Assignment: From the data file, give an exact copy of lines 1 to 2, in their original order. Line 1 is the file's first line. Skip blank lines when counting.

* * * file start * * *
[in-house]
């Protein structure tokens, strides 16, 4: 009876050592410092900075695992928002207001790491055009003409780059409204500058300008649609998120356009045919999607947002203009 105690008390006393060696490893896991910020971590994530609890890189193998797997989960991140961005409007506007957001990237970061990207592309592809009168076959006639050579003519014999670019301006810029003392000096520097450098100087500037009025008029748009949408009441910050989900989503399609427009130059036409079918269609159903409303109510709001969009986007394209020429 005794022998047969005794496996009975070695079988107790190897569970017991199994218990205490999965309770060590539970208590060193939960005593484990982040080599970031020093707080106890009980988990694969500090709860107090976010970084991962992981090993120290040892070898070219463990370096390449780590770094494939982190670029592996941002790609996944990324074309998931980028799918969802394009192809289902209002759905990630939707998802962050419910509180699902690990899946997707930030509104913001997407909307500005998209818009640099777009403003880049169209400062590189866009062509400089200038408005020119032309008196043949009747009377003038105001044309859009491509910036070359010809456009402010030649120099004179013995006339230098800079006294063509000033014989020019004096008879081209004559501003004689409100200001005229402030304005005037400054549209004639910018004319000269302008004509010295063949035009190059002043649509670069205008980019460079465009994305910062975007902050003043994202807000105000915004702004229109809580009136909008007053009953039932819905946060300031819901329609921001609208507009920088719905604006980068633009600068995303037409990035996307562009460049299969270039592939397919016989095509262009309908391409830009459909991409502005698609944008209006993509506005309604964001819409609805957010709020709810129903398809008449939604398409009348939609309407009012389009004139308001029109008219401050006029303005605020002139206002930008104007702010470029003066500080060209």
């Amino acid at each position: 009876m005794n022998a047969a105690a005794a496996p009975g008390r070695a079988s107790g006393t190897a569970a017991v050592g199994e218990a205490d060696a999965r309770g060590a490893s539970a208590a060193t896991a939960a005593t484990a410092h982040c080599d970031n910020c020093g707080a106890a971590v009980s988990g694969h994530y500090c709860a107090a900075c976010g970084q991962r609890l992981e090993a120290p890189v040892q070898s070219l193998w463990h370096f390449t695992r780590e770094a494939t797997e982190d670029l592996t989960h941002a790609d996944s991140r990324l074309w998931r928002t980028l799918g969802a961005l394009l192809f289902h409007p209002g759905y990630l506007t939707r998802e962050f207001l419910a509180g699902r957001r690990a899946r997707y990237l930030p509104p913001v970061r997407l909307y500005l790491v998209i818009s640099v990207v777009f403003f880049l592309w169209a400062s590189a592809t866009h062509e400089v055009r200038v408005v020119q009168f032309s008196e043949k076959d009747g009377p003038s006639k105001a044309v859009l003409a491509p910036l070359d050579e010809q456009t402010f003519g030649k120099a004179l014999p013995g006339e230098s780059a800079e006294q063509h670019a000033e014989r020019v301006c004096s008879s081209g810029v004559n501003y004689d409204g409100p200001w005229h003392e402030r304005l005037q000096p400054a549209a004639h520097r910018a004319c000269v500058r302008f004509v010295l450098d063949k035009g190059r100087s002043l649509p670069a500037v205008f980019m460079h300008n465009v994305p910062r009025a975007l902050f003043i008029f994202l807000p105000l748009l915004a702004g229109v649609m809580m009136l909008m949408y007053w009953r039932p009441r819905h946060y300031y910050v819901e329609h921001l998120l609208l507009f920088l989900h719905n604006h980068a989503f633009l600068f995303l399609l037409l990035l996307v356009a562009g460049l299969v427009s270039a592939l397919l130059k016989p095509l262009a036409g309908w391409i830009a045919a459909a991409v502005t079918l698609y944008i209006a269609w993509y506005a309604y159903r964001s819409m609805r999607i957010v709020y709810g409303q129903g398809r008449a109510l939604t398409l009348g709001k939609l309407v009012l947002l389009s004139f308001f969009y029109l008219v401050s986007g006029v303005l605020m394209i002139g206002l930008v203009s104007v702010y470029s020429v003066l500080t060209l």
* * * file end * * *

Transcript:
[in-house]
């Protein structure tokens, strides 16, 4: 009876050592410092900075695992928002207001790491055009003409780059409204500058300008649609998120356009045919999607947002203009 105690008390006393060696490893896991910020971590994530609890890189193998797997989960991140961005409007506007957001990237970061990207592309592809009168076959006639050579003519014999670019301006810029003392000096520097450098100087500037009025008029748009949408009441910050989900989503399609427009130059036409079918269609159903409303109510709001969009986007394209020429 005794022998047969005794496996009975070695079988107790190897569970017991199994218990205490999965309770060590539970208590060193939960005593484990982040080599970031020093707080106890009980988990694969500090709860107090976010970084991962992981090993120290040892070898070219463990370096390449780590770094494939982190670029592996941002790609996944990324074309998931980028799918969802394009192809289902209002759905990630939707998802962050419910509180699902690990899946997707930030509104913001997407909307500005998209818009640099777009403003880049169209400062590189866009062509400089200038408005020119032309008196043949009747009377003038105001044309859009491509910036070359010809456009402010030649120099004179013995006339230098800079006294063509000033014989020019004096008879081209004559501003004689409100200001005229402030304005005037400054549209004639910018004319000269302008004509010295063949035009190059002043649509670069205008980019460079465009994305910062975007902050003043994202807000105000915004702004229109809580009136909008007053009953039932819905946060300031819901329609921001609208507009920088719905604006980068633009600068995303037409990035996307562009460049299969270039592939397919016989095509262009309908391409830009459909991409502005698609944008209006993509506005309604964001819409609805957010709020709810129903398809008449939604398409009348939609309407009012389009004139308001029109008219401050006029303005605020002139206002930008104007702010470029003066500080060209």